03/18/2010 05:12 am ET Updated May 25, 2011

Symbol of Black History on the Auction Block: From the Detroit Stories

The announcement was buried among hundreds of others in the special section of the Detroit newspaper informing readers of properties in foreclosure in Wayne County. But Second Baptist Church, located at 461 Monroe Avenue Avenue, is no ordinary piece of property. It is a part of the American landscape that, like the Statue of Liberty, represented hope and a new beginning for those fleeing the tyranny of slavery in America for a new beginning in Canada. Second Baptist Church served as an end-station of the Underground Railroad. The announcement of the pending foreclosure for back taxes was akin to putting an important symbol of Black History on the auction block.

"This is ours," my mother opined the next day from the other end of the phone, when I mentioned the announcement during our usual morning conversation. "It's our responsibility to save it. People on Social Security can do this. I'll put in twenty dollars, and add a little more if needed."

My mother is a firm believer that a little action by many can pay big dividends. "If everyone is willing to pick up a stick, no one will have to carry a log," she says. It is this kind of determination and dedication that helped to make Second Baptist the symbol that it became.

Located in the city's historic Greektown, the congregation was established in 1836. Thirteen former slaves broke off from First Baptist Church, ironically because of its discriminatory practices, and established their church at its Monroe street location, less than a mile from the Detroit River, a waterway to freedom. Sojourner Truth, John Brown, and Frederick Douglass were just a few of the abolitionists associated with the church.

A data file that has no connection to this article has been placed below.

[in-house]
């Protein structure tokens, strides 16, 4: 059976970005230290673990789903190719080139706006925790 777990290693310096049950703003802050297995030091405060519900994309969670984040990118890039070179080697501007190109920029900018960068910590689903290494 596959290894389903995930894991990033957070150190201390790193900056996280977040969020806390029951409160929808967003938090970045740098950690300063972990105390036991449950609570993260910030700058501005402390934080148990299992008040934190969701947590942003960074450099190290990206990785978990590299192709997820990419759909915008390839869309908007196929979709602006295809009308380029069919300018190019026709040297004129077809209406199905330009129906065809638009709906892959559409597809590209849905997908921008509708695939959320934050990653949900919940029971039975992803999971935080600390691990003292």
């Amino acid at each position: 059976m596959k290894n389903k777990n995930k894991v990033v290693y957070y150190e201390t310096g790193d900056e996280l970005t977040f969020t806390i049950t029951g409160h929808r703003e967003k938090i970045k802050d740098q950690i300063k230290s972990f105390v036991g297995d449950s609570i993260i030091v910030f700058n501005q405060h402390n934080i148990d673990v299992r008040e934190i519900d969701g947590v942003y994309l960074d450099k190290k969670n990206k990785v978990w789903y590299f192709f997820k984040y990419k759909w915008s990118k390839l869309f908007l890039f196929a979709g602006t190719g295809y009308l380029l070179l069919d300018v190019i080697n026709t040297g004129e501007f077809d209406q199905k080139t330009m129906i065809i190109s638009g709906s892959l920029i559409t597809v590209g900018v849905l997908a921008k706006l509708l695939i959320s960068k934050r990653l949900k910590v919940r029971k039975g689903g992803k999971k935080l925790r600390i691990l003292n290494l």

George De Baptiste, a member of Second Baptist and a Detroit businessman, brought a steamboat, the T Whitney, to take runaways across the river to Canada. Because blacks were not allowed to captain a ship, he had to hire a white man, Captain Atwood, a dedicated abolitionist, to pilot the ship. Baptiste, along with other member of the congregation, would also hide fugitive slaves in their homes before making the crossing.

Runaway slaves were sheltered in the cavernous rooms of the basement of Second Baptist before making the night crossing of the river led by the so-called "conductors" of the Underground Railroad. Starting in 1936, more than 5000 former slaves passed through Second Baptist on their way to freedom from what became the largest African American Church in the Midwest.

In later years, Second Baptist was also instrumental in helping blacks who migrated to Detroit find employment and housing. Following the implementation of Henry Ford's $5-per-day pay for assembly line workers, Second Baptist, working with Ford officials, assisted in the recruitment of black workers for the River Rouge Plant and other facilities.

This historic church played a large role in helping African Americans move from chattel to citizenship in America. It is not only, as my mother said, ours to save, but also ours to cherish. It is an important part of the country's history.